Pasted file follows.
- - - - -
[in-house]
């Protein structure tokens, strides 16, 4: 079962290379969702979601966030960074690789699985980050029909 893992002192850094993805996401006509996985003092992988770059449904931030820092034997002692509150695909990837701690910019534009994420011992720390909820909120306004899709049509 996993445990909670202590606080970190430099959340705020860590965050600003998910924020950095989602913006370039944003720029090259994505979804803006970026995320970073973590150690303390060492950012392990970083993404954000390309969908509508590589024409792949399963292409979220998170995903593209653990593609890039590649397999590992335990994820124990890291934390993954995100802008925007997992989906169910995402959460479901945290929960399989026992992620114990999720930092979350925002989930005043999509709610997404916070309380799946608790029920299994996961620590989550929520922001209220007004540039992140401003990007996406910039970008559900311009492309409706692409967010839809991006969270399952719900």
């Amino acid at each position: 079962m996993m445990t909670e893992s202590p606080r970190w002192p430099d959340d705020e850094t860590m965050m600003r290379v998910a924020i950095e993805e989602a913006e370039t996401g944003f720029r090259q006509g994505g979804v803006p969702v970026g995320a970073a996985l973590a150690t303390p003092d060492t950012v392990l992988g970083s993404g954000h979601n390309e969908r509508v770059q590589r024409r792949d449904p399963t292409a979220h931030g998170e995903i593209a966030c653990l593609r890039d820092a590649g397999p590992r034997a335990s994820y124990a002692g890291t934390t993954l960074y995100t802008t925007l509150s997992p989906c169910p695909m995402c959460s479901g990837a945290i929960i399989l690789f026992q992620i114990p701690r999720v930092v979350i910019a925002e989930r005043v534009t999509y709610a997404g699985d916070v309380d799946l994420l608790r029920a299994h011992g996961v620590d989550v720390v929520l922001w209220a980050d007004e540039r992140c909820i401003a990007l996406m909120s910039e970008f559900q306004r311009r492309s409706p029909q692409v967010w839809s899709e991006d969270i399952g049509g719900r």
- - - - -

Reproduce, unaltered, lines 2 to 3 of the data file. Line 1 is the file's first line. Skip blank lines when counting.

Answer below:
């Protein structure tokens, strides 16, 4: 079962290379969702979601966030960074690789699985980050029909 893992002192850094993805996401006509996985003092992988770059449904931030820092034997002692509150695909990837701690910019534009994420011992720390909820909120306004899709049509 996993445990909670202590606080970190430099959340705020860590965050600003998910924020950095989602913006370039944003720029090259994505979804803006970026995320970073973590150690303390060492950012392990970083993404954000390309969908509508590589024409792949399963292409979220998170995903593209653990593609890039590649397999590992335990994820124990890291934390993954995100802008925007997992989906169910995402959460479901945290929960399989026992992620114990999720930092979350925002989930005043999509709610997404916070309380799946608790029920299994996961620590989550929520922001209220007004540039992140401003990007996406910039970008559900311009492309409706692409967010839809991006969270399952719900």
């Amino acid at each position: 079962m996993m445990t909670e893992s202590p606080r970190w002192p430099d959340d705020e850094t860590m965050m600003r290379v998910a924020i950095e993805e989602a913006e370039t996401g944003f720029r090259q006509g994505g979804v803006p969702v970026g995320a970073a996985l973590a150690t303390p003092d060492t950012v392990l992988g970083s993404g954000h979601n390309e969908r509508v770059q590589r024409r792949d449904p399963t292409a979220h931030g998170e995903i593209a966030c653990l593609r890039d820092a590649g397999p590992r034997a335990s994820y124990a002692g890291t934390t993954l960074y995100t802008t925007l509150s997992p989906c169910p695909m995402c959460s479901g990837a945290i929960i399989l690789f026992q992620i114990p701690r999720v930092v979350i910019a925002e989930r005043v534009t999509y709610a997404g699985d916070v309380d799946l994420l608790r029920a299994h011992g996961v620590d989550v720390v929520l922001w209220a980050d007004e540039r992140c909820i401003a990007l996406m909120s910039e970008f559900q306004r311009r492309s409706p029909q692409v967010w839809s899709e991006d969270i399952g049509g719900r």